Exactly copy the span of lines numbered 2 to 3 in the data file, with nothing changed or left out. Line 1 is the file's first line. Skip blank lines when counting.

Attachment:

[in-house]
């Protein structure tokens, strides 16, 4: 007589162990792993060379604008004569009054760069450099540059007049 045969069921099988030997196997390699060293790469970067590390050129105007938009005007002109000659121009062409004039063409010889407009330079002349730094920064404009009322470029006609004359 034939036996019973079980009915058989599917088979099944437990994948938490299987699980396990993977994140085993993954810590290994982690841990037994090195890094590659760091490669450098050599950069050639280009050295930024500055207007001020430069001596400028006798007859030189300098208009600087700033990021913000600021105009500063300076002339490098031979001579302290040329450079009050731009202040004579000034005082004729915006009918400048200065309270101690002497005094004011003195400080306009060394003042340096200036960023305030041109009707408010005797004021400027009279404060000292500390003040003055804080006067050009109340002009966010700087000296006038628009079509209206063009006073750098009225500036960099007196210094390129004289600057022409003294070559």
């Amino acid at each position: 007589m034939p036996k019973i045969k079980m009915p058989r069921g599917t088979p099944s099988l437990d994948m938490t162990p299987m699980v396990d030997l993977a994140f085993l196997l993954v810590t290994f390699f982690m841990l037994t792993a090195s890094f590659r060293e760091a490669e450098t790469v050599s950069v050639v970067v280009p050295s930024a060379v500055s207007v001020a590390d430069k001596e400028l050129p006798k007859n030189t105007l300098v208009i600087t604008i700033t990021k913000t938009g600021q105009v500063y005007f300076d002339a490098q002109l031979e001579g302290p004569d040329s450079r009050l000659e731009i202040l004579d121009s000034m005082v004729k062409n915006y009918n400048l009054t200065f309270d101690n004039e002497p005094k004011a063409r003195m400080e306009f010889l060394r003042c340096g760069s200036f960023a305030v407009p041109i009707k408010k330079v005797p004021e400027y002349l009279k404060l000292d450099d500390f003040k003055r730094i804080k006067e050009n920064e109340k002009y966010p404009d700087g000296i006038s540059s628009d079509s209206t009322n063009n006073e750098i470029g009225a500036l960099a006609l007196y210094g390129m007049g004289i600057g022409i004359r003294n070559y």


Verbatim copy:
């Protein structure tokens, strides 16, 4: 007589162990792993060379604008004569009054760069450099540059007049 045969069921099988030997196997390699060293790469970067590390050129105007938009005007002109000659121009062409004039063409010889407009330079002349730094920064404009009322470029006609004359 034939036996019973079980009915058989599917088979099944437990994948938490299987699980396990993977994140085993993954810590290994982690841990037994090195890094590659760091490669450098050599950069050639280009050295930024500055207007001020430069001596400028006798007859030189300098208009600087700033990021913000600021105009500063300076002339490098031979001579302290040329450079009050731009202040004579000034005082004729915006009918400048200065309270101690002497005094004011003195400080306009060394003042340096200036960023305030041109009707408010005797004021400027009279404060000292500390003040003055804080006067050009109340002009966010700087000296006038628009079509209206063009006073750098009225500036960099007196210094390129004289600057022409003294070559």
């Amino acid at each position: 007589m034939p036996k019973i045969k079980m009915p058989r069921g599917t088979p099944s099988l437990d994948m938490t162990p299987m699980v396990d030997l993977a994140f085993l196997l993954v810590t290994f390699f982690m841990l037994t792993a090195s890094f590659r060293e760091a490669e450098t790469v050599s950069v050639v970067v280009p050295s930024a060379v500055s207007v001020a590390d430069k001596e400028l050129p006798k007859n030189t105007l300098v208009i600087t604008i700033t990021k913000t938009g600021q105009v500063y005007f300076d002339a490098q002109l031979e001579g302290p004569d040329s450079r009050l000659e731009i202040l004579d121009s000034m005082v004729k062409n915006y009918n400048l009054t200065f309270d101690n004039e002497p005094k004011a063409r003195m400080e306009f010889l060394r003042c340096g760069s200036f960023a305030v407009p041109i009707k408010k330079v005797p004021e400027y002349l009279k404060l000292d450099d500390f003040k003055r730094i804080k006067e050009n920064e109340k002009y966010p404009d700087g000296i006038s540059s628009d079509s209206t009322n063009n006073e750098i470029g009225a500036l960099a006609l007196y210094g390129m007049g004289i600057g022409i004359r003294n070559y």